Ever playful in word and idea, Lewis Carroll in the Alice books combines the whimsical with the instructional, carefully presenting the subtext beneath what initially seems like a young girl changing sizes in Alice in Wonderland. After landing in a hallway after her fall down the rabbit-hole, Alice opens a door at random to find a garden, which seems like an Edenic paradise to her curious self. To add to her luck, she drinks a pleasant-tasting bottle which succeeds in shrinking her to the size of the door. Unfortunately, she cannot reach the key she once held when she was larger. To express her frustration, Alice scolds herself, and here Carroll introduces a duality to her personality:
[Alice] generally gave herself very good advice (though she seldom followed it), and sometimes she scolded herself so severely as to bring tears into her eyes; and once she remembered trying to box her own ears for having cheated herself in a game of croquet she was playing against herself, for this curious child was very fond of pretending to be two people. 
Carroll refers to Alice's charcter in the real world, where she essentially acts as a combined adult and child. As she behaves in certain ways, her elder and younger self constantly check her actions, making her more sensible and severe or getting her more curious self into trouble. In order to comment on the sometimes confusing situation of having two divergent beings in one body, Carroll chooses to show Alice as two very different-sized people: as Alice finds a cake that, upon ingestion, shoots her height to about nine feet, she feels a distance from her feet which can translate into a mature person's distance from childhood.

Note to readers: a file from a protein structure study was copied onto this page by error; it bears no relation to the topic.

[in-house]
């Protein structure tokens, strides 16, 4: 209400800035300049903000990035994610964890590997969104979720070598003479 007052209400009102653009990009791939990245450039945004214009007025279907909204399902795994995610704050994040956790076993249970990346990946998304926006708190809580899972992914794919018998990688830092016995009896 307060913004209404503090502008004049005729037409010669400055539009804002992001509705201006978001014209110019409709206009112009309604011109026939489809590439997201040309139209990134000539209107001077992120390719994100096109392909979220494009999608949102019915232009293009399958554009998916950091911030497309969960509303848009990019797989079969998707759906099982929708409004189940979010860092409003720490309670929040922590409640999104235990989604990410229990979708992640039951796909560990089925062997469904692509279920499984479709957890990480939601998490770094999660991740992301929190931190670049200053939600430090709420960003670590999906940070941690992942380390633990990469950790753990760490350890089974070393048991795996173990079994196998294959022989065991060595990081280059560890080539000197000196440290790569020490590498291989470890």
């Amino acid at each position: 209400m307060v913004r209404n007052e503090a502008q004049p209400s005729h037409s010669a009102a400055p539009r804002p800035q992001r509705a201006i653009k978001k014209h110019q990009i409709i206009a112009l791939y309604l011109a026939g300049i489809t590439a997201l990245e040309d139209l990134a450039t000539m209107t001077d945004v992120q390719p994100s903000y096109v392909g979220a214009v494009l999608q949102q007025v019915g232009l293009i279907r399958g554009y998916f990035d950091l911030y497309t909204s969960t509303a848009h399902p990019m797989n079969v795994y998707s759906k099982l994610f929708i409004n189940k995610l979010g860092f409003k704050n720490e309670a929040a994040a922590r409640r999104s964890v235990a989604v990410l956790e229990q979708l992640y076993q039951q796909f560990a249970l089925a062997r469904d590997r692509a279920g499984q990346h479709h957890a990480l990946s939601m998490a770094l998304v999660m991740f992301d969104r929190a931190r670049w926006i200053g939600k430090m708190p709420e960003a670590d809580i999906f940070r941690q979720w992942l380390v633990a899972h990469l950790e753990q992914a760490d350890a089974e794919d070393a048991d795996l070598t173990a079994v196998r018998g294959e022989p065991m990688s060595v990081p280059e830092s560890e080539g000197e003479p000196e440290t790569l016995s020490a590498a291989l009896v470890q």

By separating these immature and mature selves in his novel, Carroll further illuminates the flaws of each: both Alices succeed in (to adopt a common phrase) making a mountain out of a molehill or, in this instance, a salty sea from a small puddle of teardrops. The error of the larger and smaller Alice in forgetting the key to the door unites the two selves in committing a common mistake.
Ultimately, Carroll sets the scene for Alice's development and understanding of her multiple selves. By learning to gauge each situation she encounters in Wonderland, Alice chooses the degree of civility, assertion, and determination to exhibit in each chapter. This increasing wisdom she has in dealing with characters as varied as the Red Queen, the Mad Hatter, and the Cheshire Cat manifests itself figuratively in a pair of mushrooms she finds in her encounter with a smoking Caterpillar:
After a while she remembered that she still held the pieces of mushroom in her hands, and she set to work very carefuly, nibbling first at one and then at the other, and growing sometimes taller, and sometimes shorter, until she had succeeded in bringing herself down to her ususal height. 
So Alice finds her way into her garden in the end.
Last modified 11 March 2009